Thursday, August 5, 2010

15 Days

So many places to see, so little paid leave.

A certain day in December 2010 marks year three with my present employer. How do I know this? Because I've been counting down the days since the day I started to maxing out my paid-leave accrual - 15 days. Add on a paid personal day and a handful of paid holidays, and as it goes for working Americans, I actually have it pretty good. I take my time off seriously. Seriously! Though when I get instant messages from my European friends on one of their two (or even three!) three-week paid vacations, I must tell you. I feel pretty, well, not good about my pretty good American time off.

Why don't Americans have longer vacations?

Why, indeed.

How much annual paid leave do you get? How about unpaid leave? How much vacation time do you actually take off, at one time? Three days? One week? Two weeks? More? Is the amount of time you take at a go dependent on what you can afford or how long your company culture or official policy allows, no matter how much time you have banked?


11/09/2010 - Oh, to be born a Brit.


  1. Well...I work for myself so does that make my leave paid or unpaid...? I pretty much take off as much time as I can afford. Some years that is more time than others and is dependent on workload and royalty checks more than anything....

  2. Good question! I suppose it makes it both, perhaps. Kudos on your self-employed status, Armchair Parisian. That is my long-term goal.

    I envision a day, pipe dream that it may well be, when I can spend two months traveling, three months at home processing trip pics and writing, two months traveling, three months at home again, and so on. Rinse and repeat until the day I either can't travel due to poor physical or financial health, or have kicked the proverbial bucket.

  3. I'm in the military. We get 30 paid vacation days a year that we can use or carry over. It's how I was able to enjoy Italy for a month in June. On top of that, I get a lot of free travel with the ship I'm on. In less than a year, I've been to 14 new countries and usually get 2-3 days off to explore the places we visit as ports.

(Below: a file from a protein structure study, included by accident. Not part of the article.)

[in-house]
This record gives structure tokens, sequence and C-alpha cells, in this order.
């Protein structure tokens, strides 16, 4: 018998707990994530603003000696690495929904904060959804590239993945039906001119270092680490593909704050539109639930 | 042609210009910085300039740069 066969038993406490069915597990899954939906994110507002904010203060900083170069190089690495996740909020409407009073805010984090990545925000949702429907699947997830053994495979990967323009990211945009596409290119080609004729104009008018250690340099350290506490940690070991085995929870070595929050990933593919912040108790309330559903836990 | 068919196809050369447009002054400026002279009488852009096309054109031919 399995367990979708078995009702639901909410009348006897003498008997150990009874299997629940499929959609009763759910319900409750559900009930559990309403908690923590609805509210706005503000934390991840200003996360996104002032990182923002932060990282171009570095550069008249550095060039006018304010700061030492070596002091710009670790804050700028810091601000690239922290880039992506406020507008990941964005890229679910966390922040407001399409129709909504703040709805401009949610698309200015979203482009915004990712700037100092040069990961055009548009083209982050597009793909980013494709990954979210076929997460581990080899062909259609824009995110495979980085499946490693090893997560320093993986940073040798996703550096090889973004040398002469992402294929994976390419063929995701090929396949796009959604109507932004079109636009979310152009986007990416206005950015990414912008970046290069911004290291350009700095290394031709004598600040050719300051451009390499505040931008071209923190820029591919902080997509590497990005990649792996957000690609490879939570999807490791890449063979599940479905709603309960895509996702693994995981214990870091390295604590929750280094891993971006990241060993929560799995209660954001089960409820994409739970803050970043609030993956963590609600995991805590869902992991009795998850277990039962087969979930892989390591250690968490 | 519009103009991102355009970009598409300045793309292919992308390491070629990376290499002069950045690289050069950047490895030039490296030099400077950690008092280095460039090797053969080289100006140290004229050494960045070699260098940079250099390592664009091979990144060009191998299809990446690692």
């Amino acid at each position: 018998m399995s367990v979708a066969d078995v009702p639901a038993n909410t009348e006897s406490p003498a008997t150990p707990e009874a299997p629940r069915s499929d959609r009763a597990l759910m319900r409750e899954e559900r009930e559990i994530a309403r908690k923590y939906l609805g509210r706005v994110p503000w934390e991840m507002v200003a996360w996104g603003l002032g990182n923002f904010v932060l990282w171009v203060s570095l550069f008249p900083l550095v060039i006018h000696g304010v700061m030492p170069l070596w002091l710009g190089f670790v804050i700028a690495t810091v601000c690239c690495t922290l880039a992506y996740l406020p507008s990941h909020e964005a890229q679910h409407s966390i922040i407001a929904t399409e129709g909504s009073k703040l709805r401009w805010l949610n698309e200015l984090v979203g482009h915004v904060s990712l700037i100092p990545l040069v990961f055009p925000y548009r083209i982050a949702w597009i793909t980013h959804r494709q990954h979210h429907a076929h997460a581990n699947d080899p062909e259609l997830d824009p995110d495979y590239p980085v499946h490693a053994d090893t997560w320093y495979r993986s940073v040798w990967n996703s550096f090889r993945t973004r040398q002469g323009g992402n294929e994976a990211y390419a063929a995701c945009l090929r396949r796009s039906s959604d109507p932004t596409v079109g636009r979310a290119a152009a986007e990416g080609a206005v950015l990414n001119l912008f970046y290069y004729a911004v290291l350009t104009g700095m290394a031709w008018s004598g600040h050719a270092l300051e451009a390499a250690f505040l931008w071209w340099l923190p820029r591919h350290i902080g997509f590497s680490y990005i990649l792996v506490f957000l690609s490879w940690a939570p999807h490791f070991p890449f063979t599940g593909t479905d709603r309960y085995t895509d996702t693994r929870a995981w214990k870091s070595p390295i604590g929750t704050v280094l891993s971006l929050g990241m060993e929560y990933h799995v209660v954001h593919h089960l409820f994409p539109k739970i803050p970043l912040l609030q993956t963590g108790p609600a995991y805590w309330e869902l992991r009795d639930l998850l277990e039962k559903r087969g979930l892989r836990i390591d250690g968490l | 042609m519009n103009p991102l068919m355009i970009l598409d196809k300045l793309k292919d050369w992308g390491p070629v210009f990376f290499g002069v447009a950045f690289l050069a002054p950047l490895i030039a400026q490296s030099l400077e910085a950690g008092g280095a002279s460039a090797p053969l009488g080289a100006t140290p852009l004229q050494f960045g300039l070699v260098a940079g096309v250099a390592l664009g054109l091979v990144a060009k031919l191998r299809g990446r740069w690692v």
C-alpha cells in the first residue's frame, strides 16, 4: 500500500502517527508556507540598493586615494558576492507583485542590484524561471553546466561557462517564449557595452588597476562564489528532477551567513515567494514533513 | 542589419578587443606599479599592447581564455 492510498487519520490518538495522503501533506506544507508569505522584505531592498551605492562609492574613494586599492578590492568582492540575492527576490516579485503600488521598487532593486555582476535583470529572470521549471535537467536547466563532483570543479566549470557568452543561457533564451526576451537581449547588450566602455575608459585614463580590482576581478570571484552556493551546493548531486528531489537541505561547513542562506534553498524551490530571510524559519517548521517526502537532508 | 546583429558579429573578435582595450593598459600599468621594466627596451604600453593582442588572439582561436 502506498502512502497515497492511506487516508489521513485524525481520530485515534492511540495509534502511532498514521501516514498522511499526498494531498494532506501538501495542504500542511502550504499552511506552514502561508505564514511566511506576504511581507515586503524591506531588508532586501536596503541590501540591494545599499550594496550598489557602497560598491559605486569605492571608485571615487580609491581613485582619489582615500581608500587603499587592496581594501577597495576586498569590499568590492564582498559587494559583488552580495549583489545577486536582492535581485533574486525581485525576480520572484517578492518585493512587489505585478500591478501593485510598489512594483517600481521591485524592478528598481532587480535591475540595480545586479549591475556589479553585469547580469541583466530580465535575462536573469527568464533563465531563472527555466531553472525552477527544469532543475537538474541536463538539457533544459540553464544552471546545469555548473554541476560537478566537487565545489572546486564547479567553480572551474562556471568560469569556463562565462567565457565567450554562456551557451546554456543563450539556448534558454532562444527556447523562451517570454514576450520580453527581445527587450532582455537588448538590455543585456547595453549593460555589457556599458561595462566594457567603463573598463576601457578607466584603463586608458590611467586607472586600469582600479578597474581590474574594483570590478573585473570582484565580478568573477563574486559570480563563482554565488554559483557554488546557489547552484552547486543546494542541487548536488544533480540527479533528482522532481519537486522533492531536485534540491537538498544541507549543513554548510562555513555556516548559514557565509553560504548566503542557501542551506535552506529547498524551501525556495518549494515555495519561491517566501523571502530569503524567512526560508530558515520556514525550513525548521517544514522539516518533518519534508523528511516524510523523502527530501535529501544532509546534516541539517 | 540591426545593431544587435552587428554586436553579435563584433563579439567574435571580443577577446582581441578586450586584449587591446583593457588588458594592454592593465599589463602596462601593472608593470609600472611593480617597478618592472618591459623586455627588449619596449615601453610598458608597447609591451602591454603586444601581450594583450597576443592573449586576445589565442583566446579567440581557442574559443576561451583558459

When I worked in the civilian sector it was much harder to take time off. I was in sales and if I even dreamed of using my two weeks of vacation per year, my bosses would tell me how behind the curve I'd be.

  4. Thanks for your comment, Fidel.

    I had no idea that the U.S. military offered such a European vacation plan. Now that I know, maybe I should consider joining! I'm really glad to learn of this though, as I think having the time off and the ability to take it - no matter where one works - is so important to both physical and mental health. So that's really great. Now, if only the U.S. government could somehow mandate such a paid-leave plan for all Americans. Shoot. I'd even be thankful for more unpaid leave. At my last job I negotiated unlimited unpaid leave on top of the company's standard two weeks of paid leave. That was the only way that I was able to do so much extended-time travel in years past. I really miss those vacations. But I work for a start-up now and wasn't successful in negotiating something similar when I accepted my current position. Such is life. Nothing is written in stone though, so I'm still hopeful that the future will hold more time away from home for me one of these years, soon.

  5. Well I know exactly where that photograph was taken! I am an 'empty nester' lucky enough to be living in Italy on a permanent vacation, which comes with age :)

  6. LindyLouMac, you are a lucky woman. A molto lucky woman! I hope to be in Italy some day too, on a permanent vacation ...

  7. I hope your dreams come true and that you come to Italy :)

  8. Mille grazie, LindyLouMac! I'm working on it ... and in the meantime, I'll have to just make the most of my shorter, impermanent, intermittent visits. Better than no Italy at all. That's for sure!

  9. Hi there:)

    I chanced upon ur blog :)
    Was a travel writer myself.

    I took a few photos off your blog (hope you dont mind, they r too pretty to resist), crediting them of course. Just thought i'd let you know.
    You can view them from my wordpress, on the post on 'Paris'.


  10. Hi Lynne,

    While I am flattered that you find my pictures pretty, my copyright notice explicitly specifies that my images are not to be used elsewhere. Perhaps you didn't read that tidbit, so allow me to repost it here (see italicized text, below). Kindly remove my photographs from your blog, or you'll be hearing from my attorney. Thank you for respecting copyright law.

    Incidentally, if you like my Paris pics and would like to use a few legally on your blog, I invite you to visit my portfolio on iStockphoto - - where you can purchase an affordable license for your intended use.

    Notes from a broad was created and is maintained with loving care by Marisa Allegra Williams herself. Bah oui, c'est moi! The written content is licensed under a noncommercial, no derivative works, Creative Commons attribution license: The fine print. Photos not included, and therefore cannot be used elsewhere.

    Just to be clear, all content herein is copyright Marisa Allegra Williams. Words and images all, unless noted otherwise. That said, the Creative Commons license as detailed above covers words only. Not photos. The images on this site may not be copied, reproduced, distributed, reworked, or otherwise tinkered with. Period. Mahalo for respecting the rules and thanks for surfing by. Cheers and buon viaggio!

  11. That photo is amazing! The US does have the most backwards perspectives about vacation don't we?




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